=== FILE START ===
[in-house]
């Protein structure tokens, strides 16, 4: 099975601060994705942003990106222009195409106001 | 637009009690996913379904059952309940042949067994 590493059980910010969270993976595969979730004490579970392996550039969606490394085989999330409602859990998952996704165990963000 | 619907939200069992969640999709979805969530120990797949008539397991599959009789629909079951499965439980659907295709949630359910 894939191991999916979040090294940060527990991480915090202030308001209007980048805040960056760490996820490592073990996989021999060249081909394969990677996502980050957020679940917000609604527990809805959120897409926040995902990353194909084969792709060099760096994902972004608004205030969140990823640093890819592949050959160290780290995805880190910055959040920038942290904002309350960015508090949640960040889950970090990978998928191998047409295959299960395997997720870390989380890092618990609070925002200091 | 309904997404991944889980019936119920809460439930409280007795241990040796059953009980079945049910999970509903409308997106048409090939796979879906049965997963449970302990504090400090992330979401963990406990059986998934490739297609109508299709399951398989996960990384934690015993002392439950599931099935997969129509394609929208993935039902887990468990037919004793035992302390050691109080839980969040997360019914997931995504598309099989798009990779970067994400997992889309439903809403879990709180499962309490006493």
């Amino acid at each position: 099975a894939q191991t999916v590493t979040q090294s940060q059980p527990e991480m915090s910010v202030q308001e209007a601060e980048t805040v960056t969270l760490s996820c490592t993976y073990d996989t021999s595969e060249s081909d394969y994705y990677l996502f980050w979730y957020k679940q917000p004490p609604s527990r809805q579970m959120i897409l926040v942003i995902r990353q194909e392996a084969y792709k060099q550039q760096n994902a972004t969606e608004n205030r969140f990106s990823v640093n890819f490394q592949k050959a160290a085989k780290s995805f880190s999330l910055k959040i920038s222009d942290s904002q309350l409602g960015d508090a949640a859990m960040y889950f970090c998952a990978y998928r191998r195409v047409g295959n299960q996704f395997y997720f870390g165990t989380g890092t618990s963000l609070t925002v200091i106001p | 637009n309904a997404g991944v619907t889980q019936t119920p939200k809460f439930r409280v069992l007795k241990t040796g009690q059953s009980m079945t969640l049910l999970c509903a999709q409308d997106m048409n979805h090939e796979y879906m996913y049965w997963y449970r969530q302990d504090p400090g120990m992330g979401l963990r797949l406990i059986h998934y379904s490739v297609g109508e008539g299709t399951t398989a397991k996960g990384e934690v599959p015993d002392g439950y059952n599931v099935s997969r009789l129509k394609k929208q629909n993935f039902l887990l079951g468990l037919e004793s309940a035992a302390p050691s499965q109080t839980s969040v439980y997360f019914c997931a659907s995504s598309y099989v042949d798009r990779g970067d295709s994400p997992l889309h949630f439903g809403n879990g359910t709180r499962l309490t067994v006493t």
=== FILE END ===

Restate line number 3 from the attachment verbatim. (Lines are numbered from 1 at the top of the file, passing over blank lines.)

């Amino acid at each position: 099975a894939q191991t999916v590493t979040q090294s940060q059980p527990e991480m915090s910010v202030q308001e209007a601060e980048t805040v960056t969270l760490s996820c490592t993976y073990d996989t021999s595969e060249s081909d394969y994705y990677l996502f980050w979730y957020k679940q917000p004490p609604s527990r809805q579970m959120i897409l926040v942003i995902r990353q194909e392996a084969y792709k060099q550039q760096n994902a972004t969606e608004n205030r969140f990106s990823v640093n890819f490394q592949k050959a160290a085989k780290s995805f880190s999330l910055k959040i920038s222009d942290s904002q309350l409602g960015d508090a949640a859990m960040y889950f970090c998952a990978y998928r191998r195409v047409g295959n299960q996704f395997y997720f870390g165990t989380g890092t618990s963000l609070t925002v200091i106001p | 637009n309904a997404g991944v619907t889980q019936t119920p939200k809460f439930r409280v069992l007795k241990t040796g009690q059953s009980m079945t969640l049910l999970c509903a999709q409308d997106m048409n979805h090939e796979y879906m996913y049965w997963y449970r969530q302990d504090p400090g120990m992330g979401l963990r797949l406990i059986h998934y379904s490739v297609g109508e008539g299709t399951t398989a397991k996960g990384e934690v599959p015993d002392g439950y059952n599931v099935s997969r009789l129509k394609k929208q629909n993935f039902l887990l079951g468990l037919e004793s309940a035992a302390p050691s499965q109080t839980s969040v439980y997360f019914c997931a659907s995504s598309y099989v042949d798009r990779g970067d295709s994400p997992l889309h949630f439903g809403n879990g359910t709180r499962l309490t067994v006493t």